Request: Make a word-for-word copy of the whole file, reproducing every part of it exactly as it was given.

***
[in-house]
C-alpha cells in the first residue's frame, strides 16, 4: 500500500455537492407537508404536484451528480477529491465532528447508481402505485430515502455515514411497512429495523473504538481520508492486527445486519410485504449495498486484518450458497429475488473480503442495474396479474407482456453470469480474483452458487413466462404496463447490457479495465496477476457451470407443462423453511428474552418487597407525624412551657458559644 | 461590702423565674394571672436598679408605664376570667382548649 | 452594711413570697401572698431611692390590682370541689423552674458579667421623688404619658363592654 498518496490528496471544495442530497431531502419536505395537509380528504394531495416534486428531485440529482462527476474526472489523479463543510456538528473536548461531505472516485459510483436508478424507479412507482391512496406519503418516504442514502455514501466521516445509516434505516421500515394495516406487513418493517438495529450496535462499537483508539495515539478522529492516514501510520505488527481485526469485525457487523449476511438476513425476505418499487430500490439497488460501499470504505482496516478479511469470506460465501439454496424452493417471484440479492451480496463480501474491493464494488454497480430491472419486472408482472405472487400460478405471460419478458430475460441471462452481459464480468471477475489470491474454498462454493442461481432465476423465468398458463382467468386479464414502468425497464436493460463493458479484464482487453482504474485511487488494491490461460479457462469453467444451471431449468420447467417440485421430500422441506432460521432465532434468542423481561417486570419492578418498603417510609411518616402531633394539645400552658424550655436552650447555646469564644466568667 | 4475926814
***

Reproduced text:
[in-house]
C-alpha cells in the first residue's frame, strides 16, 4: 500500500455537492407537508404536484451528480477529491465532528447508481402505485430515502455515514411497512429495523473504538481520508492486527445486519410485504449495498486484518450458497429475488473480503442495474396479474407482456453470469480474483452458487413466462404496463447490457479495465496477476457451470407443462423453511428474552418487597407525624412551657458559644 | 461590702423565674394571672436598679408605664376570667382548649 | 452594711413570697401572698431611692390590682370541689423552674458579667421623688404619658363592654 498518496490528496471544495442530497431531502419536505395537509380528504394531495416534486428531485440529482462527476474526472489523479463543510456538528473536548461531505472516485459510483436508478424507479412507482391512496406519503418516504442514502455514501466521516445509516434505516421500515394495516406487513418493517438495529450496535462499537483508539495515539478522529492516514501510520505488527481485526469485525457487523449476511438476513425476505418499487430500490439497488460501499470504505482496516478479511469470506460465501439454496424452493417471484440479492451480496463480501474491493464494488454497480430491472419486472408482472405472487400460478405471460419478458430475460441471462452481459464480468471477475489470491474454498462454493442461481432465476423465468398458463382467468386479464414502468425497464436493460463493458479484464482487453482504474485511487488494491490461460479457462469453467444451471431449468420447467417440485421430500422441506432460521432465532434468542423481561417486570419492578418498603417510609411518616402531633394539645400552658424550655436552650447555646469564644466568667 | 4475926814